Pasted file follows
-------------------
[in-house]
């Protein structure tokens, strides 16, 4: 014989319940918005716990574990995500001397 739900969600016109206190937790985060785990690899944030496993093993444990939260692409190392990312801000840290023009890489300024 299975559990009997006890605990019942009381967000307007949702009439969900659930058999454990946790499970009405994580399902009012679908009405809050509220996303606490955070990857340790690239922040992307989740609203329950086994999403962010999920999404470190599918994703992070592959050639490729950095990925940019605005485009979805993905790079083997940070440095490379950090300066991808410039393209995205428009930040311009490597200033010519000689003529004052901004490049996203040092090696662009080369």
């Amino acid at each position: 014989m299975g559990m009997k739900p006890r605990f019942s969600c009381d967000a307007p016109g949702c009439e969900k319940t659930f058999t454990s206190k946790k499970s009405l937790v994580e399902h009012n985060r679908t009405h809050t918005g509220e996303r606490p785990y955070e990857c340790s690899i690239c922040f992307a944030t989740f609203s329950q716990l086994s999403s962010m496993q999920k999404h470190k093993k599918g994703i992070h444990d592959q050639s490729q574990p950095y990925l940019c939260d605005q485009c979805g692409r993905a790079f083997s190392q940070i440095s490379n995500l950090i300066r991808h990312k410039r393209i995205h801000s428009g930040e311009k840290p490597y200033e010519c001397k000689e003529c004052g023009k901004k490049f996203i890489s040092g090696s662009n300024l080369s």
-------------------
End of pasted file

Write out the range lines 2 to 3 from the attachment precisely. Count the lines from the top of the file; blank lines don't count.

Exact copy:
């Protein structure tokens, strides 16, 4: 014989319940918005716990574990995500001397 739900969600016109206190937790985060785990690899944030496993093993444990939260692409190392990312801000840290023009890489300024 299975559990009997006890605990019942009381967000307007949702009439969900659930058999454990946790499970009405994580399902009012679908009405809050509220996303606490955070990857340790690239922040992307989740609203329950086994999403962010999920999404470190599918994703992070592959050639490729950095990925940019605005485009979805993905790079083997940070440095490379950090300066991808410039393209995205428009930040311009490597200033010519000689003529004052901004490049996203040092090696662009080369």
């Amino acid at each position: 014989m299975g559990m009997k739900p006890r605990f019942s969600c009381d967000a307007p016109g949702c009439e969900k319940t659930f058999t454990s206190k946790k499970s009405l937790v994580e399902h009012n985060r679908t009405h809050t918005g509220e996303r606490p785990y955070e990857c340790s690899i690239c922040f992307a944030t989740f609203s329950q716990l086994s999403s962010m496993q999920k999404h470190k093993k599918g994703i992070h444990d592959q050639s490729q574990p950095y990925l940019c939260d605005q485009c979805g692409r993905a790079f083997s190392q940070i440095s490379n995500l950090i300066r991808h990312k410039r393209i995205h801000s428009g930040e311009k840290p490597y200033e010519c001397k000689e003529c004052g023009k901004k490049f996203i890489s040092g090696s662009n300024l080369s």